One of the things that I worked on in 2018 was a dissertation about the roles of reflective reasoning in philosophy, morality, and bias. Pending a follow-up study for one chapter, every chapter is written and has enjoyed at least one round of comments—and some of the chapters are under review. As the chapters find homes in journals, I will be sure to post preprints and links to the online publication on my blog and in my social media feeds. So, ya know, follow those if you want more updates. In this post, I’ll give you drafts of the abstracts for each chapter, so that you can get a birds-eye view of the dissertation project.†
The Minds Online conference starts today, has three week-long, and ends on September 29th. So mark your calendars and set aside some time to read and comment.
You will find that each Minds Online session has a keynote and a few contributed papers — each contributed paper with its own invited commenters. Papers are posted for advanced reading the Saturday before their session. And public commenting for each session runs from Monday (8am, EST) to Friday.
To be notified when papers go up, subscribe by email (in the menu) or to the Minds Online post RSS feed to receive be notified when papers go up. You can also subscribe to the Minds Online comment RSS feed to stay apprised of comments.
Conference hashtag: #MindsOnline2017. The full program is below: Continue reading Free, online conference on the philosophy and science of mind!
I was just on the I Can’t Believe It’s Not News podcast talking about fake news, academic fake news (e.g., fake conferences, scam publishers), open access publishing, and what it’s like to look like Neil Patrick Harris. I had a great time. The hosts, Beth and Elizabeth, are very fun and resourceful. You can preview and listen to the podcast below.
You can listen to the podcast in the player below. (In case you care, I join the podcast somewhere around 4:10 and leave around 52:30.)
Last week, the Free Will & Science course finished up their poster sessions. It was one of the most enriching classroom experiences I’ve ever witnessed.† In case you’re interested, here’s a post about the why and how of classroom poster sessions — including templates for your own classroom. Continue reading Classroom Poster Sessions: A win for you and your students
A whiteboard is pretty versatile. It can be used many times for many purposes. I use it during meetings and while working alone. In this post, I’ll explain how I use a whiteboard for creating visual aids.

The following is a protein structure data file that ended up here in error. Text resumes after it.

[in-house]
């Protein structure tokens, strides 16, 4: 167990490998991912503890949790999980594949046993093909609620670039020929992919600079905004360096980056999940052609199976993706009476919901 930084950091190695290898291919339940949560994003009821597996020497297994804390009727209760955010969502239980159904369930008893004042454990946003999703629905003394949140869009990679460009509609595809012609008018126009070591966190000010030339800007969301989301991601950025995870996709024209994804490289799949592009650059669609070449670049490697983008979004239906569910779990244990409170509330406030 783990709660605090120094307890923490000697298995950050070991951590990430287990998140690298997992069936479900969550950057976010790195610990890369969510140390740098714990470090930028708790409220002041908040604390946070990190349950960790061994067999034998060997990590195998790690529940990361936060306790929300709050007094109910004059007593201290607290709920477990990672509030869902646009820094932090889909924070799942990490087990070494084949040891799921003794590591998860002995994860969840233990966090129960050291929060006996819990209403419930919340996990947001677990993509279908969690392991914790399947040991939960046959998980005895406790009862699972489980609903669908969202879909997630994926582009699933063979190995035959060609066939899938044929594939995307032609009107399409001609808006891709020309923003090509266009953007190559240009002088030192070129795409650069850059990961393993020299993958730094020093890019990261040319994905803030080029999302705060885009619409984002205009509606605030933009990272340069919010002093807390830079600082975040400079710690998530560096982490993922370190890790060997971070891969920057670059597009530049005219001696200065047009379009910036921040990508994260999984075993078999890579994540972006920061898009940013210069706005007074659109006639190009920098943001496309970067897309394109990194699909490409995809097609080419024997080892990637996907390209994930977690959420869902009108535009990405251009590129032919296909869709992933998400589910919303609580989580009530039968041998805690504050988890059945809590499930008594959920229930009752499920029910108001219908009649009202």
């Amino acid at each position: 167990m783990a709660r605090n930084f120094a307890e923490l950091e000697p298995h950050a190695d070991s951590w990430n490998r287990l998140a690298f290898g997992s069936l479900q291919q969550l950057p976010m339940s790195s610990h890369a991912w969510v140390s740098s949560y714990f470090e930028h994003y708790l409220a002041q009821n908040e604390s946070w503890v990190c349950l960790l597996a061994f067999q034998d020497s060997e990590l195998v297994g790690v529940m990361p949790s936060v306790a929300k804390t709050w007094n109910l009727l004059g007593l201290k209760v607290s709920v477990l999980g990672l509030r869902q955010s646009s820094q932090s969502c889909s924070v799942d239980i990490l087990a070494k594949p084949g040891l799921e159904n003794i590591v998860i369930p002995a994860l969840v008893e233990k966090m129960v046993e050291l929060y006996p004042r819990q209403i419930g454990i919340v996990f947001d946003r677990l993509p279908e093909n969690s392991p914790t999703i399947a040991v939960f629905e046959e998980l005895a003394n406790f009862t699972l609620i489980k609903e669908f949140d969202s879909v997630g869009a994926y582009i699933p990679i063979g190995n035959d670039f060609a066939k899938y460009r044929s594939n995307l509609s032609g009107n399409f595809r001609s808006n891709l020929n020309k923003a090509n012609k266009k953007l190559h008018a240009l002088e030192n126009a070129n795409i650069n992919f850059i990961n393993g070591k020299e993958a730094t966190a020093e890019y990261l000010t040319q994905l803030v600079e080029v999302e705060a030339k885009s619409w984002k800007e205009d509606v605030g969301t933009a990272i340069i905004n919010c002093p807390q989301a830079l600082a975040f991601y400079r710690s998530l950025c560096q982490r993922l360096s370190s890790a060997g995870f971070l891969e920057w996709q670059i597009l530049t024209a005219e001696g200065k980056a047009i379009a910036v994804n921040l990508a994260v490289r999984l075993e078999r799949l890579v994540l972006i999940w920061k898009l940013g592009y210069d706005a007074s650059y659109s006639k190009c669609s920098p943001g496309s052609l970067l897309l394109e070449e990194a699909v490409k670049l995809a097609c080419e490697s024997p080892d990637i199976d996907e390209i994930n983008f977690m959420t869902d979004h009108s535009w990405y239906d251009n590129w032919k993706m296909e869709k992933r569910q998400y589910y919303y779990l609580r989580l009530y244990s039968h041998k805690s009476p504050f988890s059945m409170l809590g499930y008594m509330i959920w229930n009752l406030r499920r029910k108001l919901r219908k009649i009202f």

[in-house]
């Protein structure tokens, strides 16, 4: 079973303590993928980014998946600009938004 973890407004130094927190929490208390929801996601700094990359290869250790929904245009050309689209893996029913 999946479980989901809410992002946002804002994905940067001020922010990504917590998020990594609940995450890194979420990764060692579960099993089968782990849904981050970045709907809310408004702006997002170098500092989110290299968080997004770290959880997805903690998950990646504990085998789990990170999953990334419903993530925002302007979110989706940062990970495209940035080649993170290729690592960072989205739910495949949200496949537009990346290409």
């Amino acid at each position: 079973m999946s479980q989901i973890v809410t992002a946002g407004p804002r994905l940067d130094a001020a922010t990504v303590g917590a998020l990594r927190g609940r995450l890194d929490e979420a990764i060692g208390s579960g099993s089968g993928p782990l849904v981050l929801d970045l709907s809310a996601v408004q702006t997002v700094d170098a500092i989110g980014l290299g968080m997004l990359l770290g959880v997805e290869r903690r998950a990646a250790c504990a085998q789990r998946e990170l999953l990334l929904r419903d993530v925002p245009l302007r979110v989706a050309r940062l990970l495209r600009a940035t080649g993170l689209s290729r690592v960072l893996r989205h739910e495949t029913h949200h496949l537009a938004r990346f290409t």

1. Visual Brainstorming
I am very committed to the digital workspace. My library, papers, notes, handouts, etc. are in the cloud (more about that in this post). I do all of my reading and writing on a computer or a smartphone. But very occasionally a physical workspace trumps my digital workspace.
Visual brainstorming is one task for which a physical workspace outshines the digital counterpart. By ‘visual brainstorming’ I just mean Continue reading Visual Brainstorming on Whiteboards for Posters, Slides, and More
From September 5 to September 30, there is an exciting, free, online conference about the philosophy and science of mind: the (second annual) Minds Online conference! Loads of wonderful scholars are sharing and commenting on each other’s research — and you can access and participate in all of it!
Here are a few things to note for those who are new to online conferences.
- Sessions: There are four sessions, each with a different topic and its own keynote.
- Timeline: Each session lasts one week. (So the conference lasts four weeks).
- Participating: You can read papers starting the weekend before their session. And you you can comment on papers on Monday through Friday of their session.
So head on over and enjoy the wonder that is conferencing from the comfort of your home, office, favorite coffee shop, etc.
Here’s the program: http://mindsonline.philosophyofbrains.com/minds-online-2016-program/
There are way more manuscripts than opportunities for respected peer-reviewed publications (Sinhababu 2016). So many good manuscripts might never be properly reviewed (or published). This would be bad. In this post, I’ll mention a few potential solutions. Then I’ll briefly evaluate one: eliminating compulsory peer-review altogether.
1. Peer Review Is New
I learned from Kate Norlock that peer-review is a relatively recent thing.†
… the surprisingly short history of what we now think of as peer-review [Times Higher Ed.] … the Google ngram on peer-review: [Google ngram article] …. suggests that academics have only been so fixated on it as the measure of our worth since the 1970s.
2. The Current Form of Peer Review Isn’t Obviously Optimal
One reason for peer-review might be that it inhibits bias. And there is some evidence that anonymous peer-review reduces bias (Budden et al 2008). However, a review of 17 studies Continue reading Peer-review: should we get rid of it?